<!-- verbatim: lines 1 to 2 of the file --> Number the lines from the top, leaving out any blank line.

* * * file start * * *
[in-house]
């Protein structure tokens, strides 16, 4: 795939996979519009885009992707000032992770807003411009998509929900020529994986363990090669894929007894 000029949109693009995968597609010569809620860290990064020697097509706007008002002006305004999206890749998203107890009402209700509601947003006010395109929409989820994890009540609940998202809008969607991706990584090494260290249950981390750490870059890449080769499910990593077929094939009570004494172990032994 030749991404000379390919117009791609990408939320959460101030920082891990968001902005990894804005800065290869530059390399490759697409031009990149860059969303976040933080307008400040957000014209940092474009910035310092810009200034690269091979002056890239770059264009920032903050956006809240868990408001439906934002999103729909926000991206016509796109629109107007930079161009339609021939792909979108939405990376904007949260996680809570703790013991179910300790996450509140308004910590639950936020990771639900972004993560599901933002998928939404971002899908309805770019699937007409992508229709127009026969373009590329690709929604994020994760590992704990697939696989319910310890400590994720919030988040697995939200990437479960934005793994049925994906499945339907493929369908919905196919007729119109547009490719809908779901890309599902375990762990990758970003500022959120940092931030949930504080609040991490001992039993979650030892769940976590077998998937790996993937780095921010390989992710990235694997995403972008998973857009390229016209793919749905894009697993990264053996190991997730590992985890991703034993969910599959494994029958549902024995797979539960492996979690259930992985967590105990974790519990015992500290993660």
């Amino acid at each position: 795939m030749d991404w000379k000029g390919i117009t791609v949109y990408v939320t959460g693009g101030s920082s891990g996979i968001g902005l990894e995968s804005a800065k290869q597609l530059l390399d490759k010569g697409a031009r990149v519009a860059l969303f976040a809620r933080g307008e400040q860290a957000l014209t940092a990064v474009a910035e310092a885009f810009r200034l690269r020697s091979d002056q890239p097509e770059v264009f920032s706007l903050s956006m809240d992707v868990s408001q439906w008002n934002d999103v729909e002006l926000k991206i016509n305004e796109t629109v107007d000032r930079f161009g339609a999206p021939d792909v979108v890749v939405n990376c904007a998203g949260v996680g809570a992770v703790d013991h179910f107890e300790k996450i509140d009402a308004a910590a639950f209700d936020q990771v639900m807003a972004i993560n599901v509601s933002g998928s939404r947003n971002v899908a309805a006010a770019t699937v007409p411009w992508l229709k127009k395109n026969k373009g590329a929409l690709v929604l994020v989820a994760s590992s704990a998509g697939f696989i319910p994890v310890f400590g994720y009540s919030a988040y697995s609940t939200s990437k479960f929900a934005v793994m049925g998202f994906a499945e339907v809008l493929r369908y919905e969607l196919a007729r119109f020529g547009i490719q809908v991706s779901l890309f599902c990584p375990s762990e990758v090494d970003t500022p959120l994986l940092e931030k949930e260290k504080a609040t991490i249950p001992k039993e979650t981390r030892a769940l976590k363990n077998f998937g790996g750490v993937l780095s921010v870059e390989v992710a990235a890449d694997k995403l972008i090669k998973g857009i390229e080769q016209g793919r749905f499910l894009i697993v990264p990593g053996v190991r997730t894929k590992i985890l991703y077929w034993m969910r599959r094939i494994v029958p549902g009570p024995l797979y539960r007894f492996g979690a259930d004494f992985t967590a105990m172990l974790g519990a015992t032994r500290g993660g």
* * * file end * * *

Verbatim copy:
[in-house]
């Protein structure tokens, strides 16, 4: 795939996979519009885009992707000032992770807003411009998509929900020529994986363990090669894929007894 000029949109693009995968597609010569809620860290990064020697097509706007008002002006305004999206890749998203107890009402209700509601947003006010395109929409989820994890009540609940998202809008969607991706990584090494260290249950981390750490870059890449080769499910990593077929094939009570004494172990032994 030749991404000379390919117009791609990408939320959460101030920082891990968001902005990894804005800065290869530059390399490759697409031009990149860059969303976040933080307008400040957000014209940092474009910035310092810009200034690269091979002056890239770059264009920032903050956006809240868990408001439906934002999103729909926000991206016509796109629109107007930079161009339609021939792909979108939405990376904007949260996680809570703790013991179910300790996450509140308004910590639950936020990771639900972004993560599901933002998928939404971002899908309805770019699937007409992508229709127009026969373009590329690709929604994020994760590992704990697939696989319910310890400590994720919030988040697995939200990437479960934005793994049925994906499945339907493929369908919905196919007729119109547009490719809908779901890309599902375990762990990758970003500022959120940092931030949930504080609040991490001992039993979650030892769940976590077998998937790996993937780095921010390989992710990235694997995403972008998973857009390229016209793919749905894009697993990264053996190991997730590992985890991703034993969910599959494994029958549902024995797979539960492996979690259930992985967590105990974790519990015992500290993660």